Creativity ( יצירה- yetzira) is a middah and positive character trait that is central to human flourishing. Albert Einstein said that “creativity is seeing what others see and thinking what no one else has ever thought.” There is a Hassidic story about a crack found in the King’s secret diamond that exemplifies what Einstein was talking about.
In the many variations of the story, there is a secret jewel that the king has kept and on some special occasion he takes out the precious jewel and it falls and becomes damaged. Jewelers from all around the kingdom examine the otherwise perfect gemstone, but obvious to all of them is the deep crack running through the heart of the stone at ragged angels.
“Then cut it into smaller stones,” orders the king, but none of the jewelers feel up to the task. They can find no way to cut the stone and preserve enough facets for the smaller stones to be harvested and preserve any semblance of balanced facets so that they could sparkle in a way still befitting the king.
The jewelers were stumped and the king was heartbroken until a young jeweler from the farthest and poorest corner of the kingdom came.
“May I take a look,” the simple jeweler asked? Begrudgingly they allowed him to hold the diamond. He held it up to the light, turned it this way and that. “It has a crack in it,” he said. The king’s court laughed. “But I know what to do,” he continued, and the room fell silent.
With permission from the king, the poor, young jeweler took the gemstone, and instead of cutting the stone into smaller stones, he kept the practically perfect diamond and etched rose petals to one end of the crack which now took on the appearance of the rose’s stem.
It seems that the creative process, even for God at the beginning of Bereshiet, is a function of adding or changing form from what seems, at first glance, broken or formless. “When God began to create the heavens and the earth, the earth was unformed and void (tohu vavohu), and there was darkness over the surface of the deep and a wind from God sweeping over the water. (Gen. 1:1). Where there formlessness, there was now form. We live in a universe that is in constant change, and our task is to rise to the task of creating form where there is formlessness and to shape the world’s broken pieces into works of art.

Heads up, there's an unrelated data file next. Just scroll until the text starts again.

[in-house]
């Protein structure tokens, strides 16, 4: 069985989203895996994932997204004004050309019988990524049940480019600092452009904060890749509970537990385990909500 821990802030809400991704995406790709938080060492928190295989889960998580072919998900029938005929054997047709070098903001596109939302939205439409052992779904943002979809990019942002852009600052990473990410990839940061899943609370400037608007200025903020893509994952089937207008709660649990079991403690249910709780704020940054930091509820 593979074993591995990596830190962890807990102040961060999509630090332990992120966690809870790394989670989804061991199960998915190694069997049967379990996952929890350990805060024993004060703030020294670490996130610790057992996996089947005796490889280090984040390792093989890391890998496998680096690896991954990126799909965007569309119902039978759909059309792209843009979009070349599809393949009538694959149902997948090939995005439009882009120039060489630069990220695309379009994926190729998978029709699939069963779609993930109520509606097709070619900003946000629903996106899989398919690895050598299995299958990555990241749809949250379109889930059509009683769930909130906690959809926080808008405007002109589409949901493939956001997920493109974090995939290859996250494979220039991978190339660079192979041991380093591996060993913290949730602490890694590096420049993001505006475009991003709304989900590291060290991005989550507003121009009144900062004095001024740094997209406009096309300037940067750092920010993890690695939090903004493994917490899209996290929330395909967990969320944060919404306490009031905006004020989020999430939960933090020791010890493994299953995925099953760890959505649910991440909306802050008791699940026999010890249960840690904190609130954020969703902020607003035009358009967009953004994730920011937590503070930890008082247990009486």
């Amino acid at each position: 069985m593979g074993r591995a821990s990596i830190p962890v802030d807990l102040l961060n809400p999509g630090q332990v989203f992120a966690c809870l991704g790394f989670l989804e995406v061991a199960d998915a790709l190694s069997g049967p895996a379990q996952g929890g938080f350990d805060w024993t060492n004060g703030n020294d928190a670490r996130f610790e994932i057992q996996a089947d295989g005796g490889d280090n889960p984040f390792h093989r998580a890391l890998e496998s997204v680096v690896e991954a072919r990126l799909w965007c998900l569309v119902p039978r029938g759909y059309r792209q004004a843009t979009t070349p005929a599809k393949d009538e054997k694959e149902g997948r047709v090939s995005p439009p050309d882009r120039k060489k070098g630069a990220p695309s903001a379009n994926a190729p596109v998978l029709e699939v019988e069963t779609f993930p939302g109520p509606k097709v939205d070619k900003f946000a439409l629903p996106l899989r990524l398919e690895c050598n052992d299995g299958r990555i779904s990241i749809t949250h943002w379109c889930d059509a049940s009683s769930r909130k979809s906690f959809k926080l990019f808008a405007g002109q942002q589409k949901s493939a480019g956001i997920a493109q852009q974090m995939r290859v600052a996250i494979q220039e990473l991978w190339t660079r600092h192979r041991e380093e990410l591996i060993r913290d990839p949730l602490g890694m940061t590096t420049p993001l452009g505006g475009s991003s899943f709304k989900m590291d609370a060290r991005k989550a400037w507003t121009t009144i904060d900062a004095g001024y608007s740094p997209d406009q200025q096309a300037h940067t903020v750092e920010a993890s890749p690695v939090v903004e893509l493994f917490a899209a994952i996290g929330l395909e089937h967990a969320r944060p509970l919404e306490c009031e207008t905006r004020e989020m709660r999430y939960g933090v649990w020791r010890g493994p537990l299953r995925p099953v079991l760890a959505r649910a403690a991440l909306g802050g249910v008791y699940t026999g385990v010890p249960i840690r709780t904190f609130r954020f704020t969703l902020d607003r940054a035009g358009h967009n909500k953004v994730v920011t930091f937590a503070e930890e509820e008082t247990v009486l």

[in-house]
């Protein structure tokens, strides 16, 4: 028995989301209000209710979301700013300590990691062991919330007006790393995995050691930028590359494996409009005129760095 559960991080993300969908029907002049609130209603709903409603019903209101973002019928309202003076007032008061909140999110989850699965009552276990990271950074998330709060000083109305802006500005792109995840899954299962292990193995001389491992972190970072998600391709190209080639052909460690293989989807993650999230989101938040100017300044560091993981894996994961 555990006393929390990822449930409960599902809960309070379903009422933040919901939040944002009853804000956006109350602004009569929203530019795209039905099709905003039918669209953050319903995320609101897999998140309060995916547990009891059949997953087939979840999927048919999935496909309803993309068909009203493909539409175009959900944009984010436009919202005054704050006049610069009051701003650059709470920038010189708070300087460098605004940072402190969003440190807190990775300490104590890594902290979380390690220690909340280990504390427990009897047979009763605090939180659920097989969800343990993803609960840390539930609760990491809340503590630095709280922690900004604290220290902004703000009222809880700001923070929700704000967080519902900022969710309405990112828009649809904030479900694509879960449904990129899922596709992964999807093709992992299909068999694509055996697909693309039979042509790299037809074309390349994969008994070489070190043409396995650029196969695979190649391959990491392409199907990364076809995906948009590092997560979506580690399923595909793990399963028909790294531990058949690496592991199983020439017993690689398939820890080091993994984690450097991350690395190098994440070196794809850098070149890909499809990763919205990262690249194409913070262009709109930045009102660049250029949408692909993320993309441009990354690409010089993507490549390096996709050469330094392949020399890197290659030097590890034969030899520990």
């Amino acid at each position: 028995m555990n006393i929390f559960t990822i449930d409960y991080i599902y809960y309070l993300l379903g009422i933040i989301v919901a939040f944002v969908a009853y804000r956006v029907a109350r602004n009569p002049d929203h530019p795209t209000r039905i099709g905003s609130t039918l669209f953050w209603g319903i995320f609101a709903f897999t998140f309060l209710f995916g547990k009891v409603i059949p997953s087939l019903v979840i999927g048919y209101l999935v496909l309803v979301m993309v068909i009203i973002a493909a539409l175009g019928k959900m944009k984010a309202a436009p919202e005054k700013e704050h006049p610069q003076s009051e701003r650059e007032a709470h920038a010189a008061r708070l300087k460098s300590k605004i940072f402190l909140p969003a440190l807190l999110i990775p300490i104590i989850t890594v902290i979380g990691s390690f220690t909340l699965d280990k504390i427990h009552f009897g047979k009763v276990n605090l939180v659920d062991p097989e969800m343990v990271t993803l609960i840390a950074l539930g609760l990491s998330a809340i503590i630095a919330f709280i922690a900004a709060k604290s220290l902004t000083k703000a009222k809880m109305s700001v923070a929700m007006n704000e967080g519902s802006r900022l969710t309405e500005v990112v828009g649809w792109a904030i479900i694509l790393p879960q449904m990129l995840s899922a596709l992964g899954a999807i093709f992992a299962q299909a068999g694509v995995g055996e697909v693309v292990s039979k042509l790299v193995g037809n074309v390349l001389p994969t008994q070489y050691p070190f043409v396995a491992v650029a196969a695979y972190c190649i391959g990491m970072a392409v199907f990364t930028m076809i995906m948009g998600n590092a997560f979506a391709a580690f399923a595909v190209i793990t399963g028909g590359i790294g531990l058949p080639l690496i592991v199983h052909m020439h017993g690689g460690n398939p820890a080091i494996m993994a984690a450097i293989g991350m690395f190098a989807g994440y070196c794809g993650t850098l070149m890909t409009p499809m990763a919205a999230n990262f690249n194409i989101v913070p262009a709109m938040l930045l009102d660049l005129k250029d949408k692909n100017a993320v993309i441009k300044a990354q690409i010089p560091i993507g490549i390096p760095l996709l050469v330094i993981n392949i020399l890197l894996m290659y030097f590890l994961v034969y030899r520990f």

The best way for us to ‘make our lives a work of art’ is to give some focus the middah of Yetzira (creativity).
Think about it/מחשבה-
Think about a ‘broken experience’, something that you are working on, perhaps for school, perhaps something else, that is not going well. Is there another way to look at it? How many different ways of looking at the problem are there. Sometimes we are stuck because we’re lacking different perspectives. Yetzira can help.
Creativity means meeting today’s challenge in a different way tomorrow – since whatever we tried did not work. Central to Yetzira, is the necessity of stepping back and then trying again in a different way. One time this week, when you feel stuck on something you are trying to accomplish, step back from your work. But, before you do, determine to come right back to the task in a few minutes and start the task in a different place. For example, if it’s a paper you are writing and you are stuck in a body paragraph, come back and write a strong concluding sentence. If you are working on a song or a painting, come back and work on a different verse or a different corner of the canvas. The new starting point often helps creativity flow to the rest of our project.